The Dears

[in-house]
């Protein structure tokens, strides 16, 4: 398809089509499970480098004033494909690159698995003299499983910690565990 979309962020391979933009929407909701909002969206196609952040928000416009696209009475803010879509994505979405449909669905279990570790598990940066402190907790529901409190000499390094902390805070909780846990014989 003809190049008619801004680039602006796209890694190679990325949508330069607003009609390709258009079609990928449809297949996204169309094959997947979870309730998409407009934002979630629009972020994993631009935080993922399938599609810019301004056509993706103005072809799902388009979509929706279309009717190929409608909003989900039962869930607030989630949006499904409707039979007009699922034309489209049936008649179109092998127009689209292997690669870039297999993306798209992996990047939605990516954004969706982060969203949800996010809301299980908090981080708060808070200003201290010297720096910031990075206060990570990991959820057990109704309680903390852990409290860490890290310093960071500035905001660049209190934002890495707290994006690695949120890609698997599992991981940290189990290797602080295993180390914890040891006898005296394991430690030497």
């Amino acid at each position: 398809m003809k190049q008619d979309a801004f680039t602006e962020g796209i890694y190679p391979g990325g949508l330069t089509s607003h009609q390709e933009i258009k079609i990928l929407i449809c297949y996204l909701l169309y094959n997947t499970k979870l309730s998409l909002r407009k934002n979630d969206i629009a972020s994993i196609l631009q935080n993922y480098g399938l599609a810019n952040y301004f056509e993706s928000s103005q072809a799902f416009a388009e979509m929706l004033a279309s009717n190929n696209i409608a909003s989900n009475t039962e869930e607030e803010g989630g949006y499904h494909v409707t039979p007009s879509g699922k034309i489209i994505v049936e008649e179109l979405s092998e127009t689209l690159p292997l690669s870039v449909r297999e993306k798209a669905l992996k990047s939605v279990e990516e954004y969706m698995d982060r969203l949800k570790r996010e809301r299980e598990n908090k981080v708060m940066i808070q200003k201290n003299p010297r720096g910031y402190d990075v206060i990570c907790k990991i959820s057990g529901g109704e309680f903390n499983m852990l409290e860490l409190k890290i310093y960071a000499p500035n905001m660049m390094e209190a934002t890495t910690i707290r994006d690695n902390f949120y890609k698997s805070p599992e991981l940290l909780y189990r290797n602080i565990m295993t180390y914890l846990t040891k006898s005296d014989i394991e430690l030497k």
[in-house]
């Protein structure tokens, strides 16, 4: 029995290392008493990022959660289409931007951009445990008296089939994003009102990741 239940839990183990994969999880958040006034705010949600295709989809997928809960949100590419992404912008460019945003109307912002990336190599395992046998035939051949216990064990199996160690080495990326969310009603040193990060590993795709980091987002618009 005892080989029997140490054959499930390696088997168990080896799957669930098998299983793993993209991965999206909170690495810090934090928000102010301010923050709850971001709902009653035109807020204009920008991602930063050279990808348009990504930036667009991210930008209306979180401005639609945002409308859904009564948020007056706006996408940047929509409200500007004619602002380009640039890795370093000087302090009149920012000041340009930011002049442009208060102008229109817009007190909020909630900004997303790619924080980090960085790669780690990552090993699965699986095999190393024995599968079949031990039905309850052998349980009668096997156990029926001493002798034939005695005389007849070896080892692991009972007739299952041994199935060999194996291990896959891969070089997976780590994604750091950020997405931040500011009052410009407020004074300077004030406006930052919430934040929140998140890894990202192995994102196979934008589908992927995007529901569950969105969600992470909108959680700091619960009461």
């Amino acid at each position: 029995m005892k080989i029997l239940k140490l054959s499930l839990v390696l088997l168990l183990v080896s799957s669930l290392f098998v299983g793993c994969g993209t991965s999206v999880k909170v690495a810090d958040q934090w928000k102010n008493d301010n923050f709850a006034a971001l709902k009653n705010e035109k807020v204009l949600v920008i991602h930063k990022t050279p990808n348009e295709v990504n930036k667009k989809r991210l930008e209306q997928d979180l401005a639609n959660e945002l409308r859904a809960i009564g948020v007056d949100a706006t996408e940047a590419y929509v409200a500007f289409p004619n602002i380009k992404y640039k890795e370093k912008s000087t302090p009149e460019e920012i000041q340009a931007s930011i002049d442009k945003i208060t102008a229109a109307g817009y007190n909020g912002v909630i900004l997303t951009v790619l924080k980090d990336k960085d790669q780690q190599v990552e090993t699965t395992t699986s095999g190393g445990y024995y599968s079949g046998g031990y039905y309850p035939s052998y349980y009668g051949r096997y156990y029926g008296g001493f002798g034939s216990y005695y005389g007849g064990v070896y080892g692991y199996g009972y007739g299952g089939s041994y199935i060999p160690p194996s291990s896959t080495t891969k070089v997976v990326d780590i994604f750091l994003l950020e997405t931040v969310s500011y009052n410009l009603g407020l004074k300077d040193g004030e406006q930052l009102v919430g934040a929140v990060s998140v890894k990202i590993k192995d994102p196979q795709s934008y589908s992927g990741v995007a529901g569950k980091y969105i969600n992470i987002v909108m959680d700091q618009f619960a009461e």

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2006's Gang of Losers found Montreal-based indie rock darlings the Dears stripping back some of the orchestral flourishes that peppered their acclaimed 2004 release No Cities Left, a move that did little to reduce the band's penchant for effective drama. Four years later, founding members Murray Lightburn and Natalia Yanchak decided to go it alone on Missiles, their first for the Dangerbird label. Recorded in a short period of time with numerous session players, Missiles is as rough and disjointed as it is arranged and majestic, balancing the apocalyptic artistry of No Cities Left with the emotional directness of Gang of Losers. That said, every Dears album requires multiple spins, but Missiles may warrant the most. With the average track clocking in at around five to six minutes, it feels exploratory in more ways than one. Beginning with an extended, saxophone-led intro and ending in a 12-minute, midtempo epic, Missiles has more in common with TV on the Radio and OK Computer-era Radiohead -- "Berlin Heart" is a dead ringer [musically] for "No Surprises") -- than it does the Smiths or Echo & the Bunnymen, two groups that have shadowed the band in the past, and while the rewards are there ("Money Babies," "Lights Off," and "Crisis 1&2" are three of the most engaging cuts the pair has ever written), the hooks are few and far between, resulting in the kind of overly personal transitory album that can either lay the seeds for a full-blown masterpiece, or render the garden infertile.

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